A couple of news items struck me this week for the similarity in how advocates expanded the definition of powerful nouns to address human rights issues. From a communicator’s perspective, I appreciate the strategy. From a CSR advisor perspective, I see how such language may create barriers to understanding.
On Sunday, Democratic presidential candidate Bernie Sanders released his racial justice platform that positions issues faced by people of color as different forms of violence: Physical violence from law enforcement and extremists, the political violence of voter suppression, the legal violence of mass incarceration, and the economic violence of poverty. The expanded definition of violence beyond physical force quickly gained the Sanders’ campaign praise from leading voices in the Black Lives Matter campaign, with one leader tweeting, “The ‘violence’ framing in the initial draft of the Sanders Racial Justice platform is powerful & I look forward to seeing him expand this.”
In a column in GreenMoney Journal, Rebecca Adamson, founder and president of First Peoples Worldwide, took literary license to convey the seriousness of the issue of violence against women as a byproduct of extractive industry operations that create “man-camps” where prostitution and human trafficking can become common. Referring to the violence against women associated with extractive industry site operations, she writes, “It is social pollution as toxic as any chemical released into the environment.”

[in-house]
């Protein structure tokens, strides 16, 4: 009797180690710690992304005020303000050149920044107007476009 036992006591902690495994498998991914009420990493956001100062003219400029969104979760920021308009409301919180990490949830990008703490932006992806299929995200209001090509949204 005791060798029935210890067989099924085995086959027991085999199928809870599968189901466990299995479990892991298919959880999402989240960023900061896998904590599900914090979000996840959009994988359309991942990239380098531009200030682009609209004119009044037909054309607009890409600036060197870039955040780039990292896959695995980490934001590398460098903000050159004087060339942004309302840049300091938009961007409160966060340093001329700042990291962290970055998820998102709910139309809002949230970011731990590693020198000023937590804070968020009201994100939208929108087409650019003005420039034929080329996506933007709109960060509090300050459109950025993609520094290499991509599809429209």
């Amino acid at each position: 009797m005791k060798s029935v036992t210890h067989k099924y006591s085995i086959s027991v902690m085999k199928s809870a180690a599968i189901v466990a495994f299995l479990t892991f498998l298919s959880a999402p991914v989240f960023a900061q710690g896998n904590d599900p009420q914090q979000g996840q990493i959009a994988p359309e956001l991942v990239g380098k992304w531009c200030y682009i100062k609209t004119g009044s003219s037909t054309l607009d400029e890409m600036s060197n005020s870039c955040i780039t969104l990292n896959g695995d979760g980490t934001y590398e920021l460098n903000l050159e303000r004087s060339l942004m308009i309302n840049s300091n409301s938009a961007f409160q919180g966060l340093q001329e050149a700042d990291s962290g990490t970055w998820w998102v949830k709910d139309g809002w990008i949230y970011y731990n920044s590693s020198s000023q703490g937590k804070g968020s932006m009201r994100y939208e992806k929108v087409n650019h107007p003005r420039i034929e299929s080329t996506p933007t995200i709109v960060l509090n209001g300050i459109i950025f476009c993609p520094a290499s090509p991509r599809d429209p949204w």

Violence and pollution are strong words that evoke powerful, negative and uncomfortable emotional feelings. For the institutions and companies linked to these issues I can imagine they may create internal discomfort if not outright resistance. After all, who wakes up with the intention of creating violence or pollution?
The challenge for CSR professionals when faced with what may seem to be hyperbolic claims is to broker an understanding that these are cries for understanding of the severe, if unintended, consequences of some government and corporate policies and practices. Rather than debate the language, explore the solutions. In the end, that’s what everyone is looking for even if someone decides to call them something else.